Or how about when your characters like to visit you during a medical exam? The doctor says: “Okay, you might feel a little pressure here,” and instead of nodding compliantly, you yell: “Not now, Esmerelda! I’ll help you storm the castle later!” Haha. I joke some, but seriously, those characters have no sense of propriety sometimes.
My poor husband has accepted the reality of having extra “guests” accompany us on our dates. Even if they’re not actively in our conversations, he knows when my characters are buzzing inside my brain because my conversational output will be conflicted with hiccups. For instance, I’ll randomly stop speaking to him mid-sentence because yep, you guessed it, little Timothy is inside my head, suggesting I give him a bigger role in the subplot.
The list is never ending. And it’s really amusing. But that’s what it’s all about, right? Maybe the writing Muses do it on purpose: spark our brains at the most awkward or inconvenient times so that we can experience some comic relief – so that we can survive the actual grind of writing when the time comes.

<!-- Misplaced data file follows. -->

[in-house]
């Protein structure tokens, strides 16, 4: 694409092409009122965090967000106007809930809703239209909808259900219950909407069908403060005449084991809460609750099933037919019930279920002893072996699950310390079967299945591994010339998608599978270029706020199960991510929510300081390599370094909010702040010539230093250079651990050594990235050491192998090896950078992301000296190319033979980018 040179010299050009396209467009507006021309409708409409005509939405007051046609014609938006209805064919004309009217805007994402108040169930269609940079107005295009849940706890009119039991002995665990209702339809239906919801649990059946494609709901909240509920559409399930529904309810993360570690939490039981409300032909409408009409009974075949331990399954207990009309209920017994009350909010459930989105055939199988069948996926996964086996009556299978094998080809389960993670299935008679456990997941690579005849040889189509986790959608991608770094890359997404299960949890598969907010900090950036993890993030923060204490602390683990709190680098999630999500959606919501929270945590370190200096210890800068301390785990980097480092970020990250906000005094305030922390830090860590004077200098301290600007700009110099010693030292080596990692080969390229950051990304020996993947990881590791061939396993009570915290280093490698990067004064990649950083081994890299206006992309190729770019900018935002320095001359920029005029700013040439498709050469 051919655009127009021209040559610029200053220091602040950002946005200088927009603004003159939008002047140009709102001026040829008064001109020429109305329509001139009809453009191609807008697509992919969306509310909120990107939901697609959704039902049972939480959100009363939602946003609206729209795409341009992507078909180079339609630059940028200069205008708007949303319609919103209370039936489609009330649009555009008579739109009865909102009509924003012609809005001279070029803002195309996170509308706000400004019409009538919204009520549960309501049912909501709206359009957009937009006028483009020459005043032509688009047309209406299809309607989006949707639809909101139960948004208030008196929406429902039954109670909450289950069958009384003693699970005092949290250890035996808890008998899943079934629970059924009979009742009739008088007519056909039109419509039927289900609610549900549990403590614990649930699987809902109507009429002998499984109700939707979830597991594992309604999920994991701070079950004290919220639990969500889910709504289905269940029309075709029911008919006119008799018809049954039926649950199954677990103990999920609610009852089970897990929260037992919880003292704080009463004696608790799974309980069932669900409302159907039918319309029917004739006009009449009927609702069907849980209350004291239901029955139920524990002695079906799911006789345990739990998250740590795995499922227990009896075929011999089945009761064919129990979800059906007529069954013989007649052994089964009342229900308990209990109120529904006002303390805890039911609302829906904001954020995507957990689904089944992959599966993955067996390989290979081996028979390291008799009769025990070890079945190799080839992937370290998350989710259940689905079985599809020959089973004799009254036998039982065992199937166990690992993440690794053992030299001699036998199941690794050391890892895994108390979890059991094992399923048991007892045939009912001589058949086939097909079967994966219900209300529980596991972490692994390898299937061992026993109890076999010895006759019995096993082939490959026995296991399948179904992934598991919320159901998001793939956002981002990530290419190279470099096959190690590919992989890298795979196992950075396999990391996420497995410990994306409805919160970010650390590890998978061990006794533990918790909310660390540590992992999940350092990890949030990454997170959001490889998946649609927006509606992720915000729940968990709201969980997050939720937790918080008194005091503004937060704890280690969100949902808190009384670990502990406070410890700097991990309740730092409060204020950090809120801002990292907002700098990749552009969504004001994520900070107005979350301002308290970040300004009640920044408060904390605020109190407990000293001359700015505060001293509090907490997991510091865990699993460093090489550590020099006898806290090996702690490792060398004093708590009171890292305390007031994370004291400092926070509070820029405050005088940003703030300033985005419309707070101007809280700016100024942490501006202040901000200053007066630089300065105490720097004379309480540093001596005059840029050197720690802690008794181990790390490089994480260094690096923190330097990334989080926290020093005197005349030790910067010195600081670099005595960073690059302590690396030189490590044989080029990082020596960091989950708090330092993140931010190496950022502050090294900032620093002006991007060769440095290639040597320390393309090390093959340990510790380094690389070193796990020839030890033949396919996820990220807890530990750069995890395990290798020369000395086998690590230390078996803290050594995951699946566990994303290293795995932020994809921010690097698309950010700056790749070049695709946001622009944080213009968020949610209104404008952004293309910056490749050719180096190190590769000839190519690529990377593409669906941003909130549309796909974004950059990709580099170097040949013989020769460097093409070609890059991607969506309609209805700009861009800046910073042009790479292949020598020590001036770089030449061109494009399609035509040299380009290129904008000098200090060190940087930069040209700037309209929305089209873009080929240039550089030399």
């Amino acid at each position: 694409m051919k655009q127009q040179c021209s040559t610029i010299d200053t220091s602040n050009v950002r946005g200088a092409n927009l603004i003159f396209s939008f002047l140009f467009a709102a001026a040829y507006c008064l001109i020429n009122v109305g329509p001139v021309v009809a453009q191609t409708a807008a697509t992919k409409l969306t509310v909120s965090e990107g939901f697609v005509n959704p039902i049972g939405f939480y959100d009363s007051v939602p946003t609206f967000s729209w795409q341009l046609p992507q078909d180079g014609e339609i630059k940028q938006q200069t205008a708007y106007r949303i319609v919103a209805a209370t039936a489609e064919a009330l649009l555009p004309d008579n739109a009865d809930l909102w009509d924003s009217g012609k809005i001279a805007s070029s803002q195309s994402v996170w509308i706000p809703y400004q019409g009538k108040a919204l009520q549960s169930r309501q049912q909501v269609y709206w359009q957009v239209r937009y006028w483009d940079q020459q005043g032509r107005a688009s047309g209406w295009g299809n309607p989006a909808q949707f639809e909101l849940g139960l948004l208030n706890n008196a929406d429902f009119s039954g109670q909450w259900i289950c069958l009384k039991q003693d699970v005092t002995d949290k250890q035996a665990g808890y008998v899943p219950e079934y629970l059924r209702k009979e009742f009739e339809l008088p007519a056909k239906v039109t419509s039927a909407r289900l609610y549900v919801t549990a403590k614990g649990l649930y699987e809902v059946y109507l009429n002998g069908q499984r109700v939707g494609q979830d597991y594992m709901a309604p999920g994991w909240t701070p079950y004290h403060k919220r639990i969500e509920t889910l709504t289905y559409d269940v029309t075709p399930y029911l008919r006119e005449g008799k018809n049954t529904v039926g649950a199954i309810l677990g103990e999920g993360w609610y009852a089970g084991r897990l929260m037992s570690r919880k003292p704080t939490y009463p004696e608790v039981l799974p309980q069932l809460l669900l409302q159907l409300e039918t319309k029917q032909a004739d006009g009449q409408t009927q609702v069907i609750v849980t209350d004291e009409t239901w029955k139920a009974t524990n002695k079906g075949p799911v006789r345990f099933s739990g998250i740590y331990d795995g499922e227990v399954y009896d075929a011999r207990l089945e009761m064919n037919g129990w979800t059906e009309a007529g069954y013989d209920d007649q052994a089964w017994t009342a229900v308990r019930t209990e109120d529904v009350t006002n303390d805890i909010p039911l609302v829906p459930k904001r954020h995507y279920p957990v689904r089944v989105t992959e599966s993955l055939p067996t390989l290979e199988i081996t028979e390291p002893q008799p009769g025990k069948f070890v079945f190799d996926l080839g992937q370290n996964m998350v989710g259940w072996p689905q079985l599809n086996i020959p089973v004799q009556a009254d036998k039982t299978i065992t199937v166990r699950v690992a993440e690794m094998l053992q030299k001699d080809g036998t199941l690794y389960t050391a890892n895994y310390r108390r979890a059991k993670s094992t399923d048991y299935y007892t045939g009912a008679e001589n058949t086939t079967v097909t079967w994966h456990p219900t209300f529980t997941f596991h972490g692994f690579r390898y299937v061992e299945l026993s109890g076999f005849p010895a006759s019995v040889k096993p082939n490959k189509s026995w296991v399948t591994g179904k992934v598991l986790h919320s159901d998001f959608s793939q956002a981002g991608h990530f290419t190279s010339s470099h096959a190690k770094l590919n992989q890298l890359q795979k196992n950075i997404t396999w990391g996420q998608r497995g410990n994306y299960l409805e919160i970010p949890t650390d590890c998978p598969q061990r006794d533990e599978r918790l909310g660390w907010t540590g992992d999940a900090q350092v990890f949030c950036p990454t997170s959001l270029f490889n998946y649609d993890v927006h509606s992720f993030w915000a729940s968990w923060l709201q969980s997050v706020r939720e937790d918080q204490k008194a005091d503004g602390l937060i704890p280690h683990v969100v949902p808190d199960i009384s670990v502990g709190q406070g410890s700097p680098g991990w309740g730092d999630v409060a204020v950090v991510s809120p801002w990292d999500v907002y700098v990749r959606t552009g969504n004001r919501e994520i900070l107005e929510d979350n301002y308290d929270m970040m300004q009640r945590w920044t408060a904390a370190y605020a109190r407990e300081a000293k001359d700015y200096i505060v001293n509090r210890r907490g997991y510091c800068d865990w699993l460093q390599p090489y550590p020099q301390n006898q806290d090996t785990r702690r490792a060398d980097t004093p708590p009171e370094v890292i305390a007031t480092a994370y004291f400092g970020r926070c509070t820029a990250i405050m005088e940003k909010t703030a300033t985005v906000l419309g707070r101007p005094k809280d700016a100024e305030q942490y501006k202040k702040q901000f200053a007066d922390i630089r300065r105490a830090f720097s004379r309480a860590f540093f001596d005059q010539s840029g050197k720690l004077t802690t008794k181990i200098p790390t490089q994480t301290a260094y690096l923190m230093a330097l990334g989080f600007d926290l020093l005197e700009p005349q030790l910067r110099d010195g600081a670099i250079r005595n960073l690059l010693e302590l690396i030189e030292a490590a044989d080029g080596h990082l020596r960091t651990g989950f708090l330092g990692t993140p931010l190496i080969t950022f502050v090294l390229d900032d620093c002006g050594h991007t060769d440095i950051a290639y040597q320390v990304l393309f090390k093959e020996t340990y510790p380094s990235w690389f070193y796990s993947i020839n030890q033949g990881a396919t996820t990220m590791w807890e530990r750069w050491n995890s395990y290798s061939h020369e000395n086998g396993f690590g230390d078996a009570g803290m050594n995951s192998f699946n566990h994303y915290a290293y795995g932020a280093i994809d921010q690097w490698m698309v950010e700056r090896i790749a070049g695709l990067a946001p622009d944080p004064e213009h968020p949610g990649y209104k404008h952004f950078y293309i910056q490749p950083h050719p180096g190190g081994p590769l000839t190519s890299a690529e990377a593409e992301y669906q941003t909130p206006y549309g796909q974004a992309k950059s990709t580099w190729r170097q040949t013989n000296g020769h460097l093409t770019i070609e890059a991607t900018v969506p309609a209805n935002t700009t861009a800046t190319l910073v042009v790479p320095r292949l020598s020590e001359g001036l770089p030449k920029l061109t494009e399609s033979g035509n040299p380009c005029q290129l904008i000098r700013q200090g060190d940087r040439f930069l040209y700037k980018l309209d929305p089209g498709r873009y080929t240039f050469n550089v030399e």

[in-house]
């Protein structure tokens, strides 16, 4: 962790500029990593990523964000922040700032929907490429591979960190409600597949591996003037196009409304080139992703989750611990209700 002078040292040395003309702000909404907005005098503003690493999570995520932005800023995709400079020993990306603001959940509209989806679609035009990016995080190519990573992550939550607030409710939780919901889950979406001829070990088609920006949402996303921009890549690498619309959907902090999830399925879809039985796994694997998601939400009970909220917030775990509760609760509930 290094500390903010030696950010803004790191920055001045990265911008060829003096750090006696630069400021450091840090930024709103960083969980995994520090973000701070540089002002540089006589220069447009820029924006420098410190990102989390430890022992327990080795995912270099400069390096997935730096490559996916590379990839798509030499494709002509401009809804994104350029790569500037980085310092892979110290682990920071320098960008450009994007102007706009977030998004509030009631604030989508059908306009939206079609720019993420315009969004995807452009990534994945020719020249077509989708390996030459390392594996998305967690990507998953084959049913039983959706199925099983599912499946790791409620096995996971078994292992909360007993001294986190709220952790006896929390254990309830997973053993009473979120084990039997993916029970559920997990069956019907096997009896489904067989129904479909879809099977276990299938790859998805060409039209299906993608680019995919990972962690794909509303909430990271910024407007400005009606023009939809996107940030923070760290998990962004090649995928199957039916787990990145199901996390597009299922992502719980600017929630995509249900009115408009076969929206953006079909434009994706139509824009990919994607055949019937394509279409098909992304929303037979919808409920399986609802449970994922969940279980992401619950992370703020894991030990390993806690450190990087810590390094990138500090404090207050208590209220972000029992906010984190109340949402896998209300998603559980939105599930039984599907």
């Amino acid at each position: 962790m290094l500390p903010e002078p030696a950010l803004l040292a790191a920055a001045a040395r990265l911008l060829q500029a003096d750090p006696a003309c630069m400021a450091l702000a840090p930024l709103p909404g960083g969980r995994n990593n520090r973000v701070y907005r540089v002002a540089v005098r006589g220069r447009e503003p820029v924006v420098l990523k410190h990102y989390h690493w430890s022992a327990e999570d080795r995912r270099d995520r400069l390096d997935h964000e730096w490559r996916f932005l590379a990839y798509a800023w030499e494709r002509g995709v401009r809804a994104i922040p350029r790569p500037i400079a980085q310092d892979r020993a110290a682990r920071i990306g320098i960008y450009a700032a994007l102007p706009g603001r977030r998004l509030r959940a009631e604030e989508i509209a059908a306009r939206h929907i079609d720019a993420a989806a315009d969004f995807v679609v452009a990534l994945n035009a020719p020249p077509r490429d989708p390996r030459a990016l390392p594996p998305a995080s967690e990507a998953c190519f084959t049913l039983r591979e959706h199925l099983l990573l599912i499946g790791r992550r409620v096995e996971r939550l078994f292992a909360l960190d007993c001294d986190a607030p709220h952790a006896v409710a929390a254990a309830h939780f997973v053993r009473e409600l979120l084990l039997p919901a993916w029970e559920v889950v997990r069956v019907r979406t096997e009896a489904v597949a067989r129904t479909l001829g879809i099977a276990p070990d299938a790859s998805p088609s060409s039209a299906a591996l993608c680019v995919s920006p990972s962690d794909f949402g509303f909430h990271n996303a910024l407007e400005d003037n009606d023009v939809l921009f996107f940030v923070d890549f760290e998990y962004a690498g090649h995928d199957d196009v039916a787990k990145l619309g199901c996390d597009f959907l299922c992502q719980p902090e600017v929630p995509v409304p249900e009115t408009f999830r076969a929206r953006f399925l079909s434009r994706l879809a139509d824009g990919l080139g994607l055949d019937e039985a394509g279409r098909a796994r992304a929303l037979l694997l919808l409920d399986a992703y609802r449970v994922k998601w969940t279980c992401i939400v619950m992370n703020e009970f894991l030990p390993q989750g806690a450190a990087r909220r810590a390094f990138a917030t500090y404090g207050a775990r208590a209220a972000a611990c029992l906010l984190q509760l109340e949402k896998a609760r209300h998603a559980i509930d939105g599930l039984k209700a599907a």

I was the invisible kid in high school. Think of the Princess Diaries movie. Yup, I was totally Mia Thermopolis. And I was fine with it. I didn’t mind being “painfully shy” (as one of my teachers once put it) or the fact that I didn’t go to any school dances. At least that’s what I told myself. Yes, in hindsight I have some regrets; such as being too much of a ‘fraidy cat to join the track team or not participating in the U.S. History Knowledge Bowl when invited (I’m still sorry, Mrs. Woolsey!). For the most part, however, I felt content. I was safely cocooned in my own little world, glued against the wall, avoiding the stampede of life.
You may be thinking: Okay, Ryder. But so what?
Hear me out.
When I began my arduous journey of novel-writing not too long ago, I was bombarded with questions of self-doubt. The learning curve was steep (still climbing it, by the way – it doesn’t really end! But that’s a different blog post entirely) and I questioned my motives on the daily:
“WHO are you to consider yourself a writer? WHY are you doing this? WHAT do you think you can accomplish?!”